Robert Zemeckis’ Who Framed Roger Rabbit remains an absolute marvel, whether you’ve watched it a hundred times (guilty as charged) or have never seen it before (shame on you). Set in an alternate history Hollywood, 1947, where animated characters are living, breathing creatures that interact with humans and star in movies, Who Framed Roger Rabbit follows hardboiled gumshoe Eddie Valiant (Bob Hoskins), who hates “toons,” but finds himself involved in an increasingly conspiratorial mystery. The visual effects, combining animated characters with human performers, was cutting edge at the time and remains an impressive magic trick, conjured up by visual effects house Industrial Light & Magic and a small team of animators led by the persnickety (and legendary) Richard Williams in London. If you haven’t seen the movie in a while (or never watched it before), the complexity of the plot, the dimensionality of the characters (including Christopher Lloyd’s Judge Doom and Kathleen Turner’s animated sexpot Jessica Rabbit) and the dexterity of Zemeckis’ ever-moving camerawork, are sure to delight. And as an added bonus, you can watch one of the three Roger Rabbit-led short films that followed (“Trail Mix-Up”) – just be sure to click over to the “extras” tab. – Drew Taylor

Black Panther

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Image via Marvel Studios

Director: Ryan Coogler

Writers: Ryan Coogler and Joe Robert Cole

Cast: Chadwick Boseman, Michael B. Jordan, Letitia Wright, Lupita Nyong’o, Danai Gurira, Angela Bassett, Daniel Kaluuya, Winston Duke, Forest Whitaker, Andy Serkis, and Martin Freeman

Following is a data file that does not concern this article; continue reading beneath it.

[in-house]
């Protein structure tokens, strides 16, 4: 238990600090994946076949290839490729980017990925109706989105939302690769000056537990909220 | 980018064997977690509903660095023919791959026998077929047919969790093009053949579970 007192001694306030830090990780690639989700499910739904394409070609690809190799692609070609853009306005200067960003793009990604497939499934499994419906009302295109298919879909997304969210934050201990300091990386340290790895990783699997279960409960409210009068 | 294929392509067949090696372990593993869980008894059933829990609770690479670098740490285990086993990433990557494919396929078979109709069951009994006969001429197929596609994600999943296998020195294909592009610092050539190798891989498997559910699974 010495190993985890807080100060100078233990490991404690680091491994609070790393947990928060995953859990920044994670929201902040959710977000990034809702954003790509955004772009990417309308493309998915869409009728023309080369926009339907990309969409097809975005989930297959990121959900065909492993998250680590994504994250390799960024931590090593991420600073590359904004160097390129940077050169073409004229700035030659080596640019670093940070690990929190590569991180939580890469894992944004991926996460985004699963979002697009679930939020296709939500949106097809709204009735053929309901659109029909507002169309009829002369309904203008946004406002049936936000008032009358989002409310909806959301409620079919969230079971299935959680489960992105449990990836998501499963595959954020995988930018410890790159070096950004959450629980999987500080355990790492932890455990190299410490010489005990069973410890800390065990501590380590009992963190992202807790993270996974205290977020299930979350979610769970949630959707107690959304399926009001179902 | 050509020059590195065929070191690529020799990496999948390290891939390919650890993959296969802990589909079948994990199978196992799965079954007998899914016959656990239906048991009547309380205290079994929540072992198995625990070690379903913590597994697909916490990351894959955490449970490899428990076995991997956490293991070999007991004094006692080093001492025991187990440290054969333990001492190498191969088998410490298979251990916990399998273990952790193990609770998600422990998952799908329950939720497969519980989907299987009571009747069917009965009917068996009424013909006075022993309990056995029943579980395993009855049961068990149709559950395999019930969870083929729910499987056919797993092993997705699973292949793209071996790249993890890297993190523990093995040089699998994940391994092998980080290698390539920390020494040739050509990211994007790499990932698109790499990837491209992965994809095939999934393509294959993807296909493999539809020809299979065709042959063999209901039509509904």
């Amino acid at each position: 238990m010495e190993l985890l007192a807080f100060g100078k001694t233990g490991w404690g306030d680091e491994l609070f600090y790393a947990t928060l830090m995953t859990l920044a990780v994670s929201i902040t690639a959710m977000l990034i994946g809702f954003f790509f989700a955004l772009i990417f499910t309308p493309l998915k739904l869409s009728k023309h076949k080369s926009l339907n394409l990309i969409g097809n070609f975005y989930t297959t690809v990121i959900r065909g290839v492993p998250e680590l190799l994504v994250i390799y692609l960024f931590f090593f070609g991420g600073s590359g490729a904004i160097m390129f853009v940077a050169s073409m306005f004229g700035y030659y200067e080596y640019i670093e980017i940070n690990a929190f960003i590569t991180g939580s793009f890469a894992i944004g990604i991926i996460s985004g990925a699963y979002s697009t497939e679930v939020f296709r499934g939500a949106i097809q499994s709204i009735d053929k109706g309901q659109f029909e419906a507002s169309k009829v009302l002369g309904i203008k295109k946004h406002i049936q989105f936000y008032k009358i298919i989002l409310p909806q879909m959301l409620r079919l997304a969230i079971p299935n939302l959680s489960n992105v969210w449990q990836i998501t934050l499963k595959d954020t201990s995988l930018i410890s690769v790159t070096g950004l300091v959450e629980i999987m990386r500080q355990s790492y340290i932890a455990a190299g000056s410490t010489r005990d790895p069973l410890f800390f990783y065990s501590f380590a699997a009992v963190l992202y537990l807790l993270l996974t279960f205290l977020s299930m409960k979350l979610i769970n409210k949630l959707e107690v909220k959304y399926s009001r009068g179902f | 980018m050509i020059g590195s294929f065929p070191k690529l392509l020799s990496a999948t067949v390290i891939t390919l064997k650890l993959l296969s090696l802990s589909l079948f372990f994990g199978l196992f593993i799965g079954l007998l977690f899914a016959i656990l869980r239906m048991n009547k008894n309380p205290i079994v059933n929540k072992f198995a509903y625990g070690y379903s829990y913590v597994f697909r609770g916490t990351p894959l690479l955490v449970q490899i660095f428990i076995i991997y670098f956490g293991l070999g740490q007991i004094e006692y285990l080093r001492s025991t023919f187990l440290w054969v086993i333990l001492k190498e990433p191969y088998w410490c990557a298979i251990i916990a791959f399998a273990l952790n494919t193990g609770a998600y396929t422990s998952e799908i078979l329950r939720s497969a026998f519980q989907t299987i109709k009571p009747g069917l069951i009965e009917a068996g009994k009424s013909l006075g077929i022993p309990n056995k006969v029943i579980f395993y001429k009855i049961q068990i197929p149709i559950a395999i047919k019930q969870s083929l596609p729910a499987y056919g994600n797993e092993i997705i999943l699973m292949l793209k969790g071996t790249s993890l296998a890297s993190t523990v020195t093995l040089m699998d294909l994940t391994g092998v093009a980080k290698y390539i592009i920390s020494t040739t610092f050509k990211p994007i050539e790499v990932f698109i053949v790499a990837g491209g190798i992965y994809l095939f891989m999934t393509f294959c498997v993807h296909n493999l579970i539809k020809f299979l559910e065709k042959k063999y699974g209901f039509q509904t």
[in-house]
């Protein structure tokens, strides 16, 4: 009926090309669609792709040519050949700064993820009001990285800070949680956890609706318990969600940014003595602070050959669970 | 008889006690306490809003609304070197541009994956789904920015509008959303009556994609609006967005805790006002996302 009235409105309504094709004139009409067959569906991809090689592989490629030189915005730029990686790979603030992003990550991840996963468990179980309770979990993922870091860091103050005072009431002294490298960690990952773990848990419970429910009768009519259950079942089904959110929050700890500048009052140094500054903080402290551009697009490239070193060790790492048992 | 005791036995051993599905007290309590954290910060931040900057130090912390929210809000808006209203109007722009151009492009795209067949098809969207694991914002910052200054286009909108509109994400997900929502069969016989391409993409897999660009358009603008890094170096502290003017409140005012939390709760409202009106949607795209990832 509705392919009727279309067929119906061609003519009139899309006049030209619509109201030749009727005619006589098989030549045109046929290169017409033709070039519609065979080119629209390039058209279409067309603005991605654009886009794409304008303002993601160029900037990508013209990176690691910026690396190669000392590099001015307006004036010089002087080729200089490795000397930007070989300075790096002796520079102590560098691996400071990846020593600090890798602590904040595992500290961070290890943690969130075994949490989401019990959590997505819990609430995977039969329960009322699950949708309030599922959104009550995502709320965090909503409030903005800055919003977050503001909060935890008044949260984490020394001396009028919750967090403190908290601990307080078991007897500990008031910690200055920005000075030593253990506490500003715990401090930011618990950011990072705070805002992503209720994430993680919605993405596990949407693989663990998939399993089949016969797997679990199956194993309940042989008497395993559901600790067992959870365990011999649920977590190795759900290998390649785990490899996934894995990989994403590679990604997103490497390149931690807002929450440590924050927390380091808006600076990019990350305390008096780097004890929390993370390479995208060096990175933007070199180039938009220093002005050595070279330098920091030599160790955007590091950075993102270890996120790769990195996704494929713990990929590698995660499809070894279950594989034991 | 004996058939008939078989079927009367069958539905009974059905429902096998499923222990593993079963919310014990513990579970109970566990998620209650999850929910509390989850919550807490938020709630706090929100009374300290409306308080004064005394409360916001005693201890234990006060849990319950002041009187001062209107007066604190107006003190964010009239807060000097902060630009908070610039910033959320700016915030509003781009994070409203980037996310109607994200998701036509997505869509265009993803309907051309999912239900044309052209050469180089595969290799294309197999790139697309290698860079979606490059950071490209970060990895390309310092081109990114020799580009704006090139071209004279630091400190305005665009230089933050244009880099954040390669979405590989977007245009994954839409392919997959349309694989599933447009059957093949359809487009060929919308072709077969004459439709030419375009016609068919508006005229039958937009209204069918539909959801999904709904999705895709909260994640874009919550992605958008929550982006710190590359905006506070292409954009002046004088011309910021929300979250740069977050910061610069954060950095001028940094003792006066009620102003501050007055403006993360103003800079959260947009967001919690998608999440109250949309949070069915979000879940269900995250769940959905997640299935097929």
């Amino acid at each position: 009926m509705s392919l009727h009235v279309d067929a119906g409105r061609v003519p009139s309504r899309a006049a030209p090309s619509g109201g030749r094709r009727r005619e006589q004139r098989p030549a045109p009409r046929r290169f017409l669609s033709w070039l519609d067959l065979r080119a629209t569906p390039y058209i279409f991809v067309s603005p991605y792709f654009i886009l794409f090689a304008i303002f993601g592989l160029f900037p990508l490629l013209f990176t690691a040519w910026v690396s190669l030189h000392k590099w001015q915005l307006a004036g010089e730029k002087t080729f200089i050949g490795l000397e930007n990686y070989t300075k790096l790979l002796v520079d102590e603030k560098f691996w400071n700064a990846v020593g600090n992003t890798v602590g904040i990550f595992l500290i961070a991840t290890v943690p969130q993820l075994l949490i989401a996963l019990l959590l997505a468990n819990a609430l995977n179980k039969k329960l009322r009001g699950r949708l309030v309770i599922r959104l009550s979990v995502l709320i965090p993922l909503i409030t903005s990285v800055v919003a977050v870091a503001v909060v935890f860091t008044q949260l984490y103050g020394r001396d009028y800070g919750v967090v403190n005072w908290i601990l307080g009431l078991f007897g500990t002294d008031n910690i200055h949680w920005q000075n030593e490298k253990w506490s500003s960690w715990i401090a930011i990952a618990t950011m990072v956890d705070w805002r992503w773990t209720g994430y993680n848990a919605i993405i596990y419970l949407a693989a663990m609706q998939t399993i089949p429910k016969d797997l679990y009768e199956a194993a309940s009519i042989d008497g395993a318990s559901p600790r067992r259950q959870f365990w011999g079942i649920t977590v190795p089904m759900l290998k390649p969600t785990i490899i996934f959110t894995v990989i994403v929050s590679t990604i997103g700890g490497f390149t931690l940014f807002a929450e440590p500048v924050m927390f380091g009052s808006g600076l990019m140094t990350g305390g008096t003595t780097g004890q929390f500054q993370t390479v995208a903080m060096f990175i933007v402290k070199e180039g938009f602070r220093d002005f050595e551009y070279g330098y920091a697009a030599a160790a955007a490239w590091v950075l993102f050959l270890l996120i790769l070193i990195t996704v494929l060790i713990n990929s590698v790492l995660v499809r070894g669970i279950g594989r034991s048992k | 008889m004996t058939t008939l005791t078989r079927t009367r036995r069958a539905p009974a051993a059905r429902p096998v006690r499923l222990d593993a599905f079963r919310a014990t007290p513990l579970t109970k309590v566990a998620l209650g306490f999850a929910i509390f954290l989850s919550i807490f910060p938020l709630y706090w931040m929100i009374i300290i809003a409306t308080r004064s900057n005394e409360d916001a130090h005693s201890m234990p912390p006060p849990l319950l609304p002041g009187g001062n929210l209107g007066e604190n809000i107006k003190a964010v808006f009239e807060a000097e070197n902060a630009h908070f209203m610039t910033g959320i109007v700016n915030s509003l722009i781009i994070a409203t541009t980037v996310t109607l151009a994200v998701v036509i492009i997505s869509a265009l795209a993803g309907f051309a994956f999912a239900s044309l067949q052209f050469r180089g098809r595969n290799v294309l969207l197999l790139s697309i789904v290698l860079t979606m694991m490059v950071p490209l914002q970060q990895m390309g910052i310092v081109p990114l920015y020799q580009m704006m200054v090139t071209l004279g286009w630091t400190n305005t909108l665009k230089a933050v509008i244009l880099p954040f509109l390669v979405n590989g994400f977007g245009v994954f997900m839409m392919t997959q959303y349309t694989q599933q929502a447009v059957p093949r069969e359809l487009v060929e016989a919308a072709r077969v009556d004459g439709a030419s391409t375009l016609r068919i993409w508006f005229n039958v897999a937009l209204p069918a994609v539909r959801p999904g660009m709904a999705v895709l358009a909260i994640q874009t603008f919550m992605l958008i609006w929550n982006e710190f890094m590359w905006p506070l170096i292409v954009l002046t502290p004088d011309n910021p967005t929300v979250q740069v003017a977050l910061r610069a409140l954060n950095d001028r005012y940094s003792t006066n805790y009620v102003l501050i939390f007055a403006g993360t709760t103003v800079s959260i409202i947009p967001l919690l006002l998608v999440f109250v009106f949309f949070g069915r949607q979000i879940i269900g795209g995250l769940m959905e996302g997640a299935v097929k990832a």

Marvel Studios has an excellent track record of crafting supremely entertaining movies, but Black Panther marks the MCU’s most mature, ambitious, and thematically complete film yet. Creed and Fruitvale Station filmmaker Ryan Coogler digs into themes of nationalism and what it mean to be black in America within the context of an extremely exciting, visually enthralling superhero action film. That in and of itself makes Black Panther noteworthy, but the film also boasts terrific performances from folks like Letitia Wright and Lupita Nyong’o, while Michael B. Jordan brings to life one of the MCU’s best and most emotionally complex villains to date. Black Panther is a stunning achievement for Marvel, and it’s one well worth revisiting just to soak in the attention to detail—both in terms of superheroics and compex themes—that Coogler threads throughout. – Adam Chitwood

Beauty and the Beast (1991)

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Image via Disney

Beauty and the Beast is a masterpiece, through and through. The film marked the first-ever animated feature to be nominated for Best Picture, and deservedly so. It’s remarkably operatic and romantic at heart, featuring some of Disney’s most stunning animation to date. Decades of advances in technology still don’t hold a candle to some of the iconography achieved in Beauty and the Beast under directors Gary Trousdale and Kirk Wise’s watch, as the animators knew the power of the silhouette that would permeate throughout the Beast’s dark and lonely castle.

Thematically, Beauty and the Beast treads the well-worn territory of being an outsider looking in, and longing for more out of one’s life, but the romanticism of the Belle and Beast relationship—and its pitch-perfect execution that gives Belle agency—is the beating heart of the film. It’s sweeping, it’s passionate, it’s fun, and as the song goes, it’s a tale as old as time. As such, it’s one that’s universally relatable, and that in concert with the film’s lush animation, tremendous score, unforgettable songs, and rich characters makes it Peak 90s Disney. – Adam Chitwood